Book Title: No Names to Be Given
Category: Adult Fiction (18 +)
Genre: Vintage Women’s Fiction
Publisher: Admission Press Inc
Release date: 08/2021
Content Rating: PG + M. No bad language, but mature subjects like suicide and a rape scene. These are both mild and not explicit. Fade to black kind of scenes.
Today’s young women will not understand how our families made us feel shame so intensely; we surrendered our first-born children to strangers. Faith Reynolds, No Names to Be Given
The widely anticipated debut novel by Julia Brewer Daily is a glimpse into the lives of women forced by society to gift their newborns to strangers. Although this novel is a fictional account, it mirrors many of the adoption stories of its era.
When three young unwed women meet at a maternity home hospital in New Orleans in 1965, they are expected to relinquish their babies and return home as if nothing transpired. Twenty-five years later, they are brought back together by blackmail and their secrets threatened with exposure—all the way to the White House.
Told from the three women’s perspectives in alternating chapters, we are mesmerized by the societal pressures on women in the 1960s who found themselves pregnant without marriage.
How that inconceivable act changed them forever is the story of No Names To Be Given, a novel with southern voices, love exploited, heartbreak and blackmail.
Three girls in completely different situations end up roommates in a home for unwedded mothers and have their babies on the same day.
Sandy ran away from home to get away from an abusive stepfather, and she became a stripper. Eventually, she ended up in New Orleans and met Carlos and fell in love. Unfortunately, shortly before she found out she was pregnant, she found out that he was a mob boss and was going to prison. Even worse, he was married. He ordered her to get an abortion, but she decided to have her baby and put it up for adoption.
Becca met a black boy in college. When her parents found out that they’d slept together, they pulled her out of that college and planned on sending her to one in Mississippi. Unfortunately, she found out she was pregnant and they sent her to the home in New Orleans to have her baby.
Faith’s father was a famous evangelist, and she sang at his revivals. His close friend and employee raped her. She didn’t tell her parents about the rape, but when she turned up pregnant, they were very disappointed in her and sent her to the home.
Being in the sixties, it would have been difficult but not impossible for the girls to keep their babies. I was an unwed mother in the eighties, and I kept my son, but even then there was still a stigma attached to not being married. I know it would have been much worse in the sixties.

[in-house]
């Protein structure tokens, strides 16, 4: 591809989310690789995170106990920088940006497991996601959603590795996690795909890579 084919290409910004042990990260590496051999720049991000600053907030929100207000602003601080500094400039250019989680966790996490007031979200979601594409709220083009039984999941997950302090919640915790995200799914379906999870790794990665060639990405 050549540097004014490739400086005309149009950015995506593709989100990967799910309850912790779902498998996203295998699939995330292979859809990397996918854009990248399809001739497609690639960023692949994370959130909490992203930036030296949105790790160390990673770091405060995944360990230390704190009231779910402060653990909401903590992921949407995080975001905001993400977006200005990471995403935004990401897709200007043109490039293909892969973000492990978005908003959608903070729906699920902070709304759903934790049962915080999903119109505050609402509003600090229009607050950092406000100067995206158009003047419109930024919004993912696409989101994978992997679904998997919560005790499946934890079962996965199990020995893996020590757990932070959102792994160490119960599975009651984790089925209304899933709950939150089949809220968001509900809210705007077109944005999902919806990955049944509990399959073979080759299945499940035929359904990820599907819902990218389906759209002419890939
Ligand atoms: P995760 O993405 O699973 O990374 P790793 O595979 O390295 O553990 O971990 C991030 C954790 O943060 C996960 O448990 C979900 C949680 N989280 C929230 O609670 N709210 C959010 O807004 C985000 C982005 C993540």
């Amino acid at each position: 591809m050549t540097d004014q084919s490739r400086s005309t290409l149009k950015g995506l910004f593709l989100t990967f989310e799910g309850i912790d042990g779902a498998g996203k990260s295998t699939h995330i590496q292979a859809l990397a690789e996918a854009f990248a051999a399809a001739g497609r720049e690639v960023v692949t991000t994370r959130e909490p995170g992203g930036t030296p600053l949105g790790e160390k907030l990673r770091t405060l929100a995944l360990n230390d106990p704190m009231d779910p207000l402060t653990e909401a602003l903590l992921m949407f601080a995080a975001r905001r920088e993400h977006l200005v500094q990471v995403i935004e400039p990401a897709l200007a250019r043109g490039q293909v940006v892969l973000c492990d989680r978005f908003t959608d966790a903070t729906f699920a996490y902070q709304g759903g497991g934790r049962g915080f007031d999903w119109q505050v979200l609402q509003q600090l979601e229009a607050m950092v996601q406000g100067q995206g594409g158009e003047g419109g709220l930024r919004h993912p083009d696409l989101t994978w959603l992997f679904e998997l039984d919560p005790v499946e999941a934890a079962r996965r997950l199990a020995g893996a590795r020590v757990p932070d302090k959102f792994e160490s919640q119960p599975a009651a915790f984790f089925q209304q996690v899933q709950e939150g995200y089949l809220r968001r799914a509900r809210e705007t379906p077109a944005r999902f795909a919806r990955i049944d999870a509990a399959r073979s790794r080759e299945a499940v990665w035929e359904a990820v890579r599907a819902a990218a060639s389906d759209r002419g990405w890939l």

The girls didn’t even get to see their babies when they were born, and they each had to deal with that in their own way and move on with their lives. Not even getting the chance to meet their babies would have been hard to accept.
They were each able to move on and become successful at what they chose to focus on in life. When the past came to knock on their doors 25 years later, though, they each had to figure out how to handle it Two of the mothers would face scandal if the truth came out, and I was impressed with how most of the characters were able to work things out for the best of the birth families as well as the adoptive families.
I do think with so many characters that it may be easier for the reader if some of the chapters were combined so that there isn’t so much jumping around. I don’t read a lot of women’s fiction but this was a good one, and I definitely recommend it.
“A gorgeous, thrilling, and important novel! These strong women will capture your heart.” Stacey Swann, author of Olympus, Texas.
“An insightful and sympathetic view offered into the lives of those who were adopted and those who adopted them.” Pam Johnson, author of Justice for Ella.
“A novel worthy of a Lifetime movie adaptation.” Jess Hagemann, author of Headcheese.
“Readers can expect deep knowledge of the world the characters inhabit.” Sara Kocek, author of Promise Me Something.
“I found myself thinking about Becca, Sandy, and Faith frequently as I went about my day—I was always excited to sit down and find out what happened next.” Sarah Welch, author of Austin Brown Dogs: The Shelter Dogs Who Rescue Us.
About the Author
Julia Brewer Daily is a Texan with a southern accent. She holds a B.S. in English and a M.S. degree in Education from the University of Southern Mississippi.
She has been a Communications Adjunct Professor at Belhaven University, Jackson, Mississippi, and Public Relations Director of the Mississippi Department of Education and Millsaps College, a liberal arts college in Jackson, MS.
She was the founding director of the Greater Belhaven Market, a producers’ only market in a historic neighborhood in Jackson, and even shadowed Martha Stewart.
As the Executive Director of the Craftsmen’s Guild of Mississippi (300 artisans from 19 states) which operates the Mississippi Craft Center, she wrote their stories to introduce them to the public.
Daily is an adopted child from a maternity home hospital in New Orleans. She searched and found her birth mother and through a DNA test, her birth father’s family, as well. A lifelong southerner, she now resides on a ranch in Fredericksburg, Texas, with her husband Emmerson and Labrador Retrievers, Memphis Belle and Texas Star.
Enter to win a $100 Amazon Gift Card courtesy of Julia Brewer Daily, author of NO NAMES TO BE GIVEN! (one winner/USA only)
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